….at least when it involves a fledgling start-up museum, however serious.
My initial curatorial duties on behalf of the Museum of the American Cocktail were to augment the temporary display area in the room designated for us on the second floor of the New Orleans Pharmacy Museum. I turned built in bookshelves into displays and filled low, Victorian-era display cases. I designed freestanding partitions to create more wall graphic display space and to make three areas out of one. I designed all of the graphic captioning that told the major story and I wrote the narrative sequence that WAS the story, 1806 to present. I wrote the scores of little captions that graced specific displays, and I oversaw the printing/cutting/mounting of all of this. I subdivided the real estate and created islands of information, like a timeline, and unpacked and arranged the hundreds of contributed artifacts into their respective areas.
All of this work occurred in December here in Los Angeles and between January 3rd and 12th in New Orleans where the planning and designing gave way to installation. The display is a sort of a preface. It is a temporary exhibit meant to raise awareness of the organization, to convince the Press that it was no silly joke - that the history and our treatment of it was a serious and consequential endeavor, to promote monetary contributions from spirits companies and the memberships of others, to augment seminars given under the Museum banner, and mainly, most urgently, to provide a taste of what might be accomplished given our own homeplace - a bit of real estate finagling needing to be scheduled before the end of September when we lose the space the Pharmacy Museum so kindly provided for us.
We believe we have now found such a space. While the specifics are under wraps as details are hammered out, contracts drawn up, and final negotiations completed, the museum board feels assured enough that it is time once again for me to go into design mode. Unlike the current display, there is no "repurposing" display cases and book shelves. All must be built anew to match the pristine restored space into which all will be installed. While this is additional work, it allows and presumes display areas suited perfectly to the story we are telling. The additional space allows us the luxury of instilling quite a bit more design drama to the presentation as well.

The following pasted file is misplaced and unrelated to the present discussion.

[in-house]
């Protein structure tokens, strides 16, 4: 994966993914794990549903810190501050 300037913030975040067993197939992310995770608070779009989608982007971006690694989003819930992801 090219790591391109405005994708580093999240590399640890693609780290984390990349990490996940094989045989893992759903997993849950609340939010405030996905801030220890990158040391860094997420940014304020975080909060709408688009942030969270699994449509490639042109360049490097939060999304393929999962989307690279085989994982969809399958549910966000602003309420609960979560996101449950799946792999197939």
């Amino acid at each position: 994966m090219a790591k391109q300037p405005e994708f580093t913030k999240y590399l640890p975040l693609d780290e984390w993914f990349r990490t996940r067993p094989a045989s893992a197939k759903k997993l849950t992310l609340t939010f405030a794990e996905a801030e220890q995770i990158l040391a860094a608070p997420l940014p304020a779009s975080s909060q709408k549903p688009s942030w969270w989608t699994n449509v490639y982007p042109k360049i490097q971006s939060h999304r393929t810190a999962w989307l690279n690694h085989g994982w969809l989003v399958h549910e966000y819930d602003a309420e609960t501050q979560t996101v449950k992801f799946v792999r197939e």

All of this begins Monday when I fly into New Orleans for three days to photograph, measure, and extrapolate the space and its potentials. I’ll be back there in August as an author for Southern Comfort’s Tales of the Cocktail, (a yearly event, also of three days, that celebrates the cocktail by importing those who are celebrated for writing about it - and giving the public access) and then at the end of September when all the artifacts must again be packed up, transported, and arranged in their new home. I’ll update everyone here as plans progress, and suggest checking out museumoftheamericancocktail.org occasionally for additional info.